For years I have protected my personal property with an insurance policy, first as a renter and then as a home owner. I lock my doors. I make sure to have fresh batteries in the fire alarm. But if someone burglarized my home, or it caught fire or succumbed to a natural disaster, I might be hard pressed to list every valuable I own. If you find yourself in a similar situation, consider creating a home inventory.
In the case of burglary, your insurance company will require you to submit proof of the stolen property. The inventory of your valuables would be one less thing to worry about if you ever find yourself in this situation.
Are you under- or over-insured? A home inventory can help you determine your insurance coverage needs, another good reason to have one.
To create your home inventory:
• Use a spreadsheet, checklist, or software that is right for your needs and budget. For example, if you have an extensive DVD collection, you may want to use software especially designed for cataloguing DVDs.
• Take photos of all of your possessions. Use good light and angle it away from reflective surfaces to prevent glare.
• Write down the serial numbers of your electronics. Serial numbers can help the police track down stolen items if they are sold.
• Keep or scan receipts of large-ticket items like electronics, artwork and jewelry.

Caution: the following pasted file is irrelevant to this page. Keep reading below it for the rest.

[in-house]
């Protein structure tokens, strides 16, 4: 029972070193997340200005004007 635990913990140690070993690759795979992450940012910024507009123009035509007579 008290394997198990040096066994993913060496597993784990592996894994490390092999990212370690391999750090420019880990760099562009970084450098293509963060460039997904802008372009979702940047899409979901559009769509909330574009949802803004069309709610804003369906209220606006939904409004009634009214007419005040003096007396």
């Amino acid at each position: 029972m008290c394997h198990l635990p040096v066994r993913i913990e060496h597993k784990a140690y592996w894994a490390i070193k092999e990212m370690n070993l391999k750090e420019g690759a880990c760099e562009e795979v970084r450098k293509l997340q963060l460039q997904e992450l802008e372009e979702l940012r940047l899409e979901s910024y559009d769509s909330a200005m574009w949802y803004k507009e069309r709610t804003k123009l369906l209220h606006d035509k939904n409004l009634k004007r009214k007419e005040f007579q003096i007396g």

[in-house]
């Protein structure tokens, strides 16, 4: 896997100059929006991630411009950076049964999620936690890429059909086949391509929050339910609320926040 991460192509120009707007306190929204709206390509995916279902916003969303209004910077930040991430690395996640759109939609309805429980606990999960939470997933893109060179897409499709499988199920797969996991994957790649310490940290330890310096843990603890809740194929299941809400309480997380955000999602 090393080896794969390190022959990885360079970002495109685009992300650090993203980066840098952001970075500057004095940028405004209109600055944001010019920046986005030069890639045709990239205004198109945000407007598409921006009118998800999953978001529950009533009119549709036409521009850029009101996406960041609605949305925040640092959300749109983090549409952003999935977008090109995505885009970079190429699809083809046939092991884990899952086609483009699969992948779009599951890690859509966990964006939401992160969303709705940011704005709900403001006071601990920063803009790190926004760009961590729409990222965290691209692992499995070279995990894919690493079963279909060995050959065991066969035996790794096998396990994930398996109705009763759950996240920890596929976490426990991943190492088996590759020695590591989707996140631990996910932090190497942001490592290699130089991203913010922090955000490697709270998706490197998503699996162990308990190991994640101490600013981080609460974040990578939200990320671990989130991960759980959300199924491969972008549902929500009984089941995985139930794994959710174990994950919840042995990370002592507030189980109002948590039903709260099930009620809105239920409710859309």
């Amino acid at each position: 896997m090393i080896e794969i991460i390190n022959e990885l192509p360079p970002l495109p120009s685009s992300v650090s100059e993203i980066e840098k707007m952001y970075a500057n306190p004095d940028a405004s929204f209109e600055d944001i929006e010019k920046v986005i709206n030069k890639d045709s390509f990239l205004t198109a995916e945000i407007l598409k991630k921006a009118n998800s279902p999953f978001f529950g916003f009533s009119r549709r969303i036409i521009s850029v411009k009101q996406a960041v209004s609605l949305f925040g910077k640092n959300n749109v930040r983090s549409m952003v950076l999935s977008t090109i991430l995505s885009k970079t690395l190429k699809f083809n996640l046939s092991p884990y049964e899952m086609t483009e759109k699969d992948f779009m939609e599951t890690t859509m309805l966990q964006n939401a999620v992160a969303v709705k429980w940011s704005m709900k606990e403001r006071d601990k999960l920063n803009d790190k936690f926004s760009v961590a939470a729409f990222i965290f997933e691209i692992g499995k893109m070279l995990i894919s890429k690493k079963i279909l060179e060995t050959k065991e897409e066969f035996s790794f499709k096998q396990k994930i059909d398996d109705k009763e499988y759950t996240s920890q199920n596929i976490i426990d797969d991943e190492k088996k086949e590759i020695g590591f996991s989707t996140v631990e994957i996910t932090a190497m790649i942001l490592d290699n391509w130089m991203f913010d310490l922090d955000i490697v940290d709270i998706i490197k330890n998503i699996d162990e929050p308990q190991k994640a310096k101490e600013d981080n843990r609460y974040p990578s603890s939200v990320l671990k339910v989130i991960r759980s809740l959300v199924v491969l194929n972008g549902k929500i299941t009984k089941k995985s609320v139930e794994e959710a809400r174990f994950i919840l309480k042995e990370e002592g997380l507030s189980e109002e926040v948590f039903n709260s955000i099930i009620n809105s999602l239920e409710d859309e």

• Keep the home inventory list, photos and receipts in a safe place, such as a protected data-storage account or in a safe deposit box. After you’ve created your home inventory list, don’t forget to maintain it. If you donate a computer to charity, remove it from the list. If you install a home theater system, document it before and after the installation.
If the task of creating a home inventory list is overwhelming, you may find professional services in the area that will take on the task for you. Remember to always check out a business before you spend your money, by visiting www.bbb.org or calling 509-455-4200.
Erin T Dodge, BBB Editor
sponsored According to two 2015 surveys, 62 percent of Americans do not have enough savings to handle an unexpected emergency, much less any long-term plans.